OBJECTIVE: Children exposed to institutional rearing often exhibit problems across a broad array of developmental domains. We compared the consequences of long-term, high-quality foster care versus standard institution-based care, which began in early childhood on cardiometabolic and immune markers assessed at the time of adolescence. METHODS: The Bucharest Early Intervention Project is a longitudinal investigation of children institutionalized during early childhood (ages 6 to 30 months at baseline) who were subsequently randomized to either high-quality foster care or continued institutional care. At the age of 16 years, 127 respondents participated in a biomarker collection protocol, including 44 institutionalized children randomly assigned to receive care as usual, 41 institutionalized children randomized to be removed from institutional care and placed in high-quality foster care in infancy, and a control group of 42 demographically matched children raised in biological families. Outcomes included body mass index (BMI), systolic and diastolic blood pressure, C-reactive protein, interleukin (IL)-6, IL-8, IL-10, tumor necrosis factor α, glycosylated hemoglobin A1c, and Epstein-Barr virus antibody titers. RESULTS: Early institutional rearing was not associated with differences in cardiometabolic or immune markers. Randomization to foster care and age of placement into foster care were also unrelated to these markers, with the exception of BMI z-score, where children assigned to care as usual had lower BMI z-scores relative to children assigned to foster care (-0.23 versus 0.08, p = .06), and older age at placement was associated with lower BMI (β = -0.07, p = .03). CONCLUSIONS: The impact of institutional rearing on measures of cardiometabolic health and immune system functioning is either absent or not evident until later in development. These findings provide new insights into the biological embedding of adversity and how it varies developmentally and across regulatory systems and adversity type.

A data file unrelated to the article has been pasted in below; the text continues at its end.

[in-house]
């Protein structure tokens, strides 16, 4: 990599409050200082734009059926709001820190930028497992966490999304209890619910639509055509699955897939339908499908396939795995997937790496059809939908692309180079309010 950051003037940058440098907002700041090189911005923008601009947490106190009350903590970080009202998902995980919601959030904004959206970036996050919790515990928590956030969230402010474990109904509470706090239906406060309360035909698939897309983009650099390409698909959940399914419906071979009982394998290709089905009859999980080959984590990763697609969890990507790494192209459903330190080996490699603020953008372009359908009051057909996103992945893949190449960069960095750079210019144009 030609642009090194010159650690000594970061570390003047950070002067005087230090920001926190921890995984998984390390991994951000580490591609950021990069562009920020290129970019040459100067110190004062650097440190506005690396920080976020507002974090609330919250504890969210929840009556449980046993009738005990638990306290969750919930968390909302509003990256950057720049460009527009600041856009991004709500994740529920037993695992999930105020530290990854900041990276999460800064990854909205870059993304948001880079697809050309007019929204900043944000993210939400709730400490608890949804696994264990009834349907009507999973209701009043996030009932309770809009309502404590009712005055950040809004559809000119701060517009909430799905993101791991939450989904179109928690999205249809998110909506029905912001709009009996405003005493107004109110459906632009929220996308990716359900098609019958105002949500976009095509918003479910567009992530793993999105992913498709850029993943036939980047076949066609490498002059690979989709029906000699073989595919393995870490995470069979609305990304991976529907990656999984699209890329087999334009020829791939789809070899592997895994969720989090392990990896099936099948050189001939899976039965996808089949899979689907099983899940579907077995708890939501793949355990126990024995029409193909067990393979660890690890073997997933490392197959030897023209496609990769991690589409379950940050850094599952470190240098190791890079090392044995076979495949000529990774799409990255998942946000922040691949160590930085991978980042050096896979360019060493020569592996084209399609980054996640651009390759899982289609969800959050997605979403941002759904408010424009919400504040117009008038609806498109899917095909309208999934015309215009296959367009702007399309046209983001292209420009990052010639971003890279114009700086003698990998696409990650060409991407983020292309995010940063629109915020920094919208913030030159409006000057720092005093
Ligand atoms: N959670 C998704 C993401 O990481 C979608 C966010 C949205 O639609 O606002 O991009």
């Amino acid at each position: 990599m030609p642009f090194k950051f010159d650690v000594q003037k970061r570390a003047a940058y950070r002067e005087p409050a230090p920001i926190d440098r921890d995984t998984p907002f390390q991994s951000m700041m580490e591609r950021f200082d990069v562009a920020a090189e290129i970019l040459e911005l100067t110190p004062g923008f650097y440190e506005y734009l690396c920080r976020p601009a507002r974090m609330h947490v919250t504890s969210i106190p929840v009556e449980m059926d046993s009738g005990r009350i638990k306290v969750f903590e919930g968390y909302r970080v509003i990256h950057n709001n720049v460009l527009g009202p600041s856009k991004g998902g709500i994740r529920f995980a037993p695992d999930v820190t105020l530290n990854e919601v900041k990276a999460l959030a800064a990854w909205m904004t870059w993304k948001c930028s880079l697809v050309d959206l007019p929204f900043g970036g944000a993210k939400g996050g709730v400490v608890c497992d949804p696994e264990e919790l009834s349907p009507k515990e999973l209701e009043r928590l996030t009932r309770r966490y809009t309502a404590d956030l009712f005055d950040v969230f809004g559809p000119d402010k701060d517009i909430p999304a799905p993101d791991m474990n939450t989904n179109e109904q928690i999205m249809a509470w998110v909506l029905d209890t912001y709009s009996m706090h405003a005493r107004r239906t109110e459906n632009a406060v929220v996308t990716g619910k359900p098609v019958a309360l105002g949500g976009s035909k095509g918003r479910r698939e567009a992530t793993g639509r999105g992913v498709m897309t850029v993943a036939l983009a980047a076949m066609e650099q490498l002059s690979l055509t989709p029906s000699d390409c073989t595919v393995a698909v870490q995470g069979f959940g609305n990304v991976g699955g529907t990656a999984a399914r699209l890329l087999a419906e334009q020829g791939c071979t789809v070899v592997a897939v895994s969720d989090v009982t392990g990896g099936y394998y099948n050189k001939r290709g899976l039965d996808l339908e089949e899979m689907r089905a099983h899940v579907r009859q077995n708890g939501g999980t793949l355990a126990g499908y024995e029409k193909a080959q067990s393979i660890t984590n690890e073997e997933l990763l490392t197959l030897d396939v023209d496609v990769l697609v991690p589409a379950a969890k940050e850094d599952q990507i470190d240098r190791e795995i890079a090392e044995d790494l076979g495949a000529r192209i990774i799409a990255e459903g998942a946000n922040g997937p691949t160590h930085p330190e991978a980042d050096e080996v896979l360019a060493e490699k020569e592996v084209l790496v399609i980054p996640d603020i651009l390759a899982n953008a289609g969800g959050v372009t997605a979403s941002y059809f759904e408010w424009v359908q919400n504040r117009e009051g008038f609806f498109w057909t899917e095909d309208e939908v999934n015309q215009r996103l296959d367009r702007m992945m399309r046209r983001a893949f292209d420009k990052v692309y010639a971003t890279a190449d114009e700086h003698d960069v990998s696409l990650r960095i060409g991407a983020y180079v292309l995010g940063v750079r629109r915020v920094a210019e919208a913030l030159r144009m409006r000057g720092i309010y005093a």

Located in Retired Persons / Natalie Slopen, Sc.D. / Natalie Slopen Publications
Article Reference Troff document (with manpage macros)Financial strain and ideal cardiovascular health in middle-aged and older women: Data from the Women's health study